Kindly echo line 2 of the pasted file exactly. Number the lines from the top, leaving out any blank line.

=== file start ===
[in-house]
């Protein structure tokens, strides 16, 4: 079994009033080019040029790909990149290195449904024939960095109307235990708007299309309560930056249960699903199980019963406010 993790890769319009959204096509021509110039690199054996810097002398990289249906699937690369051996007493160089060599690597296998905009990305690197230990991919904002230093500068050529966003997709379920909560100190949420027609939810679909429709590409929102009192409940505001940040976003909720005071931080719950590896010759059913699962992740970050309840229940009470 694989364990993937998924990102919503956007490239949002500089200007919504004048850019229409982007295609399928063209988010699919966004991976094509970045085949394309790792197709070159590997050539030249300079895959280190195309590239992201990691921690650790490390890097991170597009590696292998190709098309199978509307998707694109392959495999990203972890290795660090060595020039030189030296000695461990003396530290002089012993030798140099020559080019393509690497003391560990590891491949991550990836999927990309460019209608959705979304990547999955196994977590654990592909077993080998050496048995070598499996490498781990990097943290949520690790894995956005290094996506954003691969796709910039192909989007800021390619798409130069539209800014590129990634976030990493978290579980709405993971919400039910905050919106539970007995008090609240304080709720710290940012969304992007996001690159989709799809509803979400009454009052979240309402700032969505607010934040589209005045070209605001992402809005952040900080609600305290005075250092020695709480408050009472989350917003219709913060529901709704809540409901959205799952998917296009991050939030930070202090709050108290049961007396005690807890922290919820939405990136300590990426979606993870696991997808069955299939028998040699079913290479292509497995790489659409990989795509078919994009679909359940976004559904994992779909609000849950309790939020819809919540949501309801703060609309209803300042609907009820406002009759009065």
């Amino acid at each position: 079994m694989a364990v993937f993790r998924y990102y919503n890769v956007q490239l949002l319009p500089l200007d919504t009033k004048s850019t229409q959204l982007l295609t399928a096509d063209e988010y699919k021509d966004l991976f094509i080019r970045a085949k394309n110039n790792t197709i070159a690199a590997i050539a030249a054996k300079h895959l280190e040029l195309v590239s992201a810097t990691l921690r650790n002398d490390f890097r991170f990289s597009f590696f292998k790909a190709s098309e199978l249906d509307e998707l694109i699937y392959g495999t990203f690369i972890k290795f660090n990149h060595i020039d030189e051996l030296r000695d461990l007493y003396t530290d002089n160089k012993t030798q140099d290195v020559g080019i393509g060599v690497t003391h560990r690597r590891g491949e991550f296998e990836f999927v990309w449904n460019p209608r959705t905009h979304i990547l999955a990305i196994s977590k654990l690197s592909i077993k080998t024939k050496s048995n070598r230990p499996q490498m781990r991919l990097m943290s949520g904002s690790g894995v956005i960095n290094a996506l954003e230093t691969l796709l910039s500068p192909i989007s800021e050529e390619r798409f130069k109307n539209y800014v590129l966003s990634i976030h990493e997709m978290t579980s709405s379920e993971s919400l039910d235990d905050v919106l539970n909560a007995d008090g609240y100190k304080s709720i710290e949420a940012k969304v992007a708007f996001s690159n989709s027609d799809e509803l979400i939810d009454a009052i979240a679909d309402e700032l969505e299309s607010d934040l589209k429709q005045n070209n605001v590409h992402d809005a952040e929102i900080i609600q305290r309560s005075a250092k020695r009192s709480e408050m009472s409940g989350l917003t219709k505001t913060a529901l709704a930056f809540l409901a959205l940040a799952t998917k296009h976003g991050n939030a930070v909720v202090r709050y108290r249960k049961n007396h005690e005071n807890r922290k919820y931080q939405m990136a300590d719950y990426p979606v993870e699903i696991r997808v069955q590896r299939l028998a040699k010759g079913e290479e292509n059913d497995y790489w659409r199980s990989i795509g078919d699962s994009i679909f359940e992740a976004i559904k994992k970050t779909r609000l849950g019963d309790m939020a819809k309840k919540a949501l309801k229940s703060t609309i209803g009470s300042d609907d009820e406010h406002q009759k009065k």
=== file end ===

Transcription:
């Protein structure tokens, strides 16, 4: 079994009033080019040029790909990149290195449904024939960095109307235990708007299309309560930056249960699903199980019963406010 993790890769319009959204096509021509110039690199054996810097002398990289249906699937690369051996007493160089060599690597296998905009990305690197230990991919904002230093500068050529966003997709379920909560100190949420027609939810679909429709590409929102009192409940505001940040976003909720005071931080719950590896010759059913699962992740970050309840229940009470 694989364990993937998924990102919503956007490239949002500089200007919504004048850019229409982007295609399928063209988010699919966004991976094509970045085949394309790792197709070159590997050539030249300079895959280190195309590239992201990691921690650790490390890097991170597009590696292998190709098309199978509307998707694109392959495999990203972890290795660090060595020039030189030296000695461990003396530290002089012993030798140099020559080019393509690497003391560990590891491949991550990836999927990309460019209608959705979304990547999955196994977590654990592909077993080998050496048995070598499996490498781990990097943290949520690790894995956005290094996506954003691969796709910039192909989007800021390619798409130069539209800014590129990634976030990493978290579980709405993971919400039910905050919106539970007995008090609240304080709720710290940012969304992007996001690159989709799809509803979400009454009052979240309402700032969505607010934040589209005045070209605001992402809005952040900080609600305290005075250092020695709480408050009472989350917003219709913060529901709704809540409901959205799952998917296009991050939030930070202090709050108290049961007396005690807890922290919820939405990136300590990426979606993870696991997808069955299939028998040699079913290479292509497995790489659409990989795509078919994009679909359940976004559904994992779909609000849950309790939020819809919540949501309801703060609309209803300042609907009820406002009759009065």